Asking ourselves, are we contributing to a fair and sustainable society?
I have been, until a couple of years ago, quietly ignoring how “the systems” of the world function and focusing on my individual ambitions and my day-to-day. Arriving at this “woke” state, as my husband puts it, took some time — in retrospect, I was climbing the Maslow’s Pyramid. I am now asking myself and colleagues who work with me these questions, in particular, how do I fit in this big global system, how does anything I do, impact the society and the environment, how are the gaps between the rich and the poor created.
In essence, the big question I started asking myself is: Do we live in a fair and equitable and sustainable world? If not, what needs to be done?
Of course, I am not an early starter to ask this question. In fact, I am quite late to the party and there are many, like the early me, still climbing their needs pyramid, unaware or just inconvenient to shift their behaviors. What I would like to do is, help spread awareness among consumers but also among corporates and find ways to help easily change the behaviors of people like my early me, to integrate small behavioral changes.
The Economics of it all
I did research and this exposed me to the works of the likes of Kate Raworth with Doughnut Economics. She presses the need for “Economy” to be redefined. The economy must not strive for unlimited growth (which Kate points out, in human bodies, unlimited growth is tumor, and in gardens, it’s weed) and assume that there are unlimited resources on the planet, but asks the world to operate within the “doughnut” — within the planetary boundaries while addressing human needs, globally. But also doing so equitably and in a fair way, for example, are the chocolate companies paying their cocoa farmers fairly?
Really, how can we help all humans on the planet climb and fulfil the Maslow needs hierarchy? But to do so equitably and sustainably. The doughnut economics is a simple and great framework to change the mindsets of current generations but shape those of the new generation.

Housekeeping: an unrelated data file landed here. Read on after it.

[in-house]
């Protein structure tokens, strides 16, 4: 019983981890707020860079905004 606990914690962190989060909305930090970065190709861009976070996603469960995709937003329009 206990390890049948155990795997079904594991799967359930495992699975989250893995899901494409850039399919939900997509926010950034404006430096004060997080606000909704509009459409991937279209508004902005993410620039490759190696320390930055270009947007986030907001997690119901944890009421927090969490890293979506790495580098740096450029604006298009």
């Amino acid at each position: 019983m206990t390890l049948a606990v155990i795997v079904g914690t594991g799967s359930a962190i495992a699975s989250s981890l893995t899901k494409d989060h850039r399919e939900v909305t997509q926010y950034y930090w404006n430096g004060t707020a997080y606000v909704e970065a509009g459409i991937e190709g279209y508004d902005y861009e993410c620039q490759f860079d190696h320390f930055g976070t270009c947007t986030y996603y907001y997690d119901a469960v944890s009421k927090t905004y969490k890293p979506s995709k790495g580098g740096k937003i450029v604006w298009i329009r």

Start asking questions about the world around you
The summary of what is required of us in essence is to start asking questions:
As individuals and citizens
- Question our consumption habits: where and how do things that I use come from? Has it been produced fairly and sustainably? Where does the waste go?
- Question equality and basic humanity — not to live without worrying about consequences, but point out and correct inequality.
As corporates and governments
- Are we operating in the “old” centralized (shareholders’), profit-maximizing paradigm of economics or in the new balanced paradigm of distributed design and equitable society where profit is a means, not the end.
- Are we intrinsically human organizations? Using technology and machines, but, to the benefit of humanity and not mere “corporations”
- Are we measuring the right things? For example, New Zealand is redefining success by adopting “Well-being Budget” to measure its success. Whether this is the right measure or not, the conversation has started to replace GDP as the absolute measure.
As education providers and parents
Do we practice and teach these sustainable thinking and practices to the future generations.
Do I work for an organization that is doing the right things? If not, how can I help change that?
We may not always find the right answers, but asking questions will lead us down to thinking and searching for answers and eventually finding it. Remember, we live on “Spaceship Earth” (ref., Buckminster Fuller). We are in this together.